First book you remember reading?
A Fly Went By by Dr Seuss. I was walking through my brother’s room, I kneeled down to read it, and I still remember finishing it and thinking: I just read a whole book on my own! I can’t tell you what the plot was. I think it involved a fly, which went by.
How do you decide on what book to read?
Well I write literate love stories, so I read up the best stuff in that genre (Beautiful Remains, One Day, Where’d Did You Go, Bernadette..) While
Who is your favourite author?
It’s got to be Shakespeare. I love him so much that I meditate in the morning and I imagine he’s there. I know True Love each morning, as I recite “When In Disgrace With Fortune….” When I reach “and in these thoughts myself almost despising/ Happily I think on thee…” it’s not clear if it’s me loving Shakespeare, or him loving me, but it’s a beautiful moment of Shakespearian commingling, and it makes me feel pure ecstasy each morning.
If you could ask him/her one question what would it be?
I ask him questions all the time. Recently I wrote a first draft of two books. I wrote a romantic comedy. I also wrote The Things I’d Miss. It’s about a woman who, one cross day, has a car crash, and, the next thing she knows, she wakes up as a student again, and she’s beside the man she always loved – the one she never kissed… I thought The Bard would opt for the first idea which was actually quite Shakespearian (it had a change of identity, passion, some great scenes). Shakespeare preferred the second. “It seems the better story,” he opined - or that’s what I imagined. So then I spent three months, improving the story of the rom-com. Then I gave both books to my agent. She preferred The Things I’d Miss. I should have listened to Shakespeare!
What is more important to you in a book, the writing the plot or the conclusion?
Well the trouble with writing is you’re always tempted to concentrate on your strengths, and you ignore the weaknesses. I have a smooth easy prose, and write good dialogue; I’m less good at plots. But look at Shakespeare! He nicked plots all the time! So with The Things I’d Miss, I thought I’d basically rip off the structure of A Christmas Carol. (Other people have, and I always enjoy it - It’s A Wonderful Life, Sliding Doors…) Knowing that instinctively, I ceased worrying about the structure. I concentrated on the writing. I listened to the narrator’s voice, and I tried to write out complete scenes, just the way she told it.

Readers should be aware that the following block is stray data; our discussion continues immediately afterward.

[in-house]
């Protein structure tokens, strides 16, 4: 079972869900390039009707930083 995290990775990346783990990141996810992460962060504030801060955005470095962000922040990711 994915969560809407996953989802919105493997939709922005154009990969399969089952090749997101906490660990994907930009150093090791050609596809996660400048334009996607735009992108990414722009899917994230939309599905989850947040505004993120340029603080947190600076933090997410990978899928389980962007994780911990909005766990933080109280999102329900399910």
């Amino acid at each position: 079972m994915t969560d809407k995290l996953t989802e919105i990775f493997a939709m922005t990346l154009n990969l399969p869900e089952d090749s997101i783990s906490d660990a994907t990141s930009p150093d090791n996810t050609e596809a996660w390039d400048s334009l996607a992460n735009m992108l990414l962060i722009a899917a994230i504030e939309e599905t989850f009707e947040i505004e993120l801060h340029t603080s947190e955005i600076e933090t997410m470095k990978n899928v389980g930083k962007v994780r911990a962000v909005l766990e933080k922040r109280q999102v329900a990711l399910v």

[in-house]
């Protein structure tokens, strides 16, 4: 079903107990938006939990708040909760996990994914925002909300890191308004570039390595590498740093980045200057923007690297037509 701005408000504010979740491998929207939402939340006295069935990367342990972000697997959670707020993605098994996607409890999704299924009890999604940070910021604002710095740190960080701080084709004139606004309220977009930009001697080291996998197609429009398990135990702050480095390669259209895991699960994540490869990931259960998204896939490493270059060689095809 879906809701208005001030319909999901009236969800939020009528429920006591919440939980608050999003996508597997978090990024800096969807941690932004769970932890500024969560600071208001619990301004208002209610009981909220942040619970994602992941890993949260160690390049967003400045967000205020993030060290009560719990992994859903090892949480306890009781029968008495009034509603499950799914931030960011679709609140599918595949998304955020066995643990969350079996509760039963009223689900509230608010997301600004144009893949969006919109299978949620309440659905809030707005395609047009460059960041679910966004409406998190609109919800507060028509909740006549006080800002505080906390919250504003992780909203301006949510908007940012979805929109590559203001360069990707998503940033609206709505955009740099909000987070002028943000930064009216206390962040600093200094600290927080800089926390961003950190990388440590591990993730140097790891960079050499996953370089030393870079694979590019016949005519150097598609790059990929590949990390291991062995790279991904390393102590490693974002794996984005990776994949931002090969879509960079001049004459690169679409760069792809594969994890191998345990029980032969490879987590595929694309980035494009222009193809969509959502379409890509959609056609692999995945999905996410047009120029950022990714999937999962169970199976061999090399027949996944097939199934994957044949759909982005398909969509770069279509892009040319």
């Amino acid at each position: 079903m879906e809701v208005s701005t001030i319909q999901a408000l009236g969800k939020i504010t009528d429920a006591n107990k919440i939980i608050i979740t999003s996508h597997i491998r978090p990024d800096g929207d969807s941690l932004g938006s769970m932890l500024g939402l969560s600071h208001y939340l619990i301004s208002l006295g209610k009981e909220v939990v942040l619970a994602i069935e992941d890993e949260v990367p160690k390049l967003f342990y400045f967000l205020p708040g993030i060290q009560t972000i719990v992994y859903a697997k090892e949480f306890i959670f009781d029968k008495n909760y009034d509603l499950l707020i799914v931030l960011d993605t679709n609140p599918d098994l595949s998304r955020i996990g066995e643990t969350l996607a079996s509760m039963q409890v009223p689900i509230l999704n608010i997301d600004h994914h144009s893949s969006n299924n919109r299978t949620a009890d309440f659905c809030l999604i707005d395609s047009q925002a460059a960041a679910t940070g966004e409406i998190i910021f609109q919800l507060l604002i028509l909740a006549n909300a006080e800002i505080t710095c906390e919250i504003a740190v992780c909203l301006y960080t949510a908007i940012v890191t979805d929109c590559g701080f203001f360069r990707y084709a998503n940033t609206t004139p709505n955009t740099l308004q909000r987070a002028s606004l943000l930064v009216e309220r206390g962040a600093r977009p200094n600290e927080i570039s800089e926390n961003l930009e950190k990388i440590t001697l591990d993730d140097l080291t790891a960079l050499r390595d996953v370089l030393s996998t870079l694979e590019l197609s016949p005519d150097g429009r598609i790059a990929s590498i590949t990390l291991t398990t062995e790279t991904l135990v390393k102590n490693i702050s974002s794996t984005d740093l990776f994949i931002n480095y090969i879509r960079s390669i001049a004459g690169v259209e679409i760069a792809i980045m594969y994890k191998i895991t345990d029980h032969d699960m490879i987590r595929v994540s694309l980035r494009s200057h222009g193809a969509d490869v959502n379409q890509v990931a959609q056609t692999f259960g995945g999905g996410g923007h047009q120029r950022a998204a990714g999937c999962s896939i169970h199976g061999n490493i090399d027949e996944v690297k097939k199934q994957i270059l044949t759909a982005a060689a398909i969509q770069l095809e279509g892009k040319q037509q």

If you do re-read books what book have you re-read more than others?
I’d read Brideshead Revisited it as a teenager, and I enjoyed it on a visceral level. Sebastian was the sort of friend I’d like to have. I got very horny at the scene with the sister, on the boat. But rereading it, I was struck that the narrator is a painter, who’s seeing and feeling with a painter’s intensity. Maybe that lead to the conception of The Things I’d Miss: my heroin is revisiting her life, in a Near Death Experience, and each scene she sees – it’s embued with a clarity and force, because she thinks she’s dying: these are the scenes that she’d miss.
Is there a particular genre you opt to read? Is there an author who in your opinion defines this genre?
Well I love romantic comedy, so I love to read Dickens, Austen, Hunter S Thompson, Coward, Orton, Wilde, Nick Hornby, Helen Fielding… But the archetypal one has got to be PG Wodehouse. I resisted reading him for so long (I associated him with snobbery). I now reread him endlessly, because his prose is the most easy, elegant and comic prose that I can imagine.. Even though my latest book is more of a tear-jerker, reading PG Wodehouse still helped. It’s all about making a smooth read!
A character in a book you would like to bring back to life and why?
I love that Theatre Manager from Nicholas Nickleby – the one who involves his whole family in his mad Travelling Troupe - including the donkey, who, we hear, “went on in the pantomime, but he was broad… too broad!” (That donkey really makes me laugh! I can imagine him, going on, and being broad!)
How would you encourage the younger generation to read?
I’d ensure they have no TV or wi-fi in their bedrooms, then not push too much. Aged eight, my daughters both discovered books the way I found A Fly Went By: they found them for themselves. I make sure they have the best stuff though. Now aged 12 and 11, they’re currently tearing through Michelle Harrisson, Helen Dunmore, Sally Gardener, Divergent, and The Twilight series. They love books. Why wouldn’t they? Reading stills your thoughts; then it lifts them to a clearer, more passionate realm.
The Things I’d Miss by Andrew Clover is published by Arrow, at £7.99
Girls Love to Read:
Seeing my dogs every day #thethingsidmiss
Book Club Mum:
An impromptu hand-hold from my children #thethingsidmiss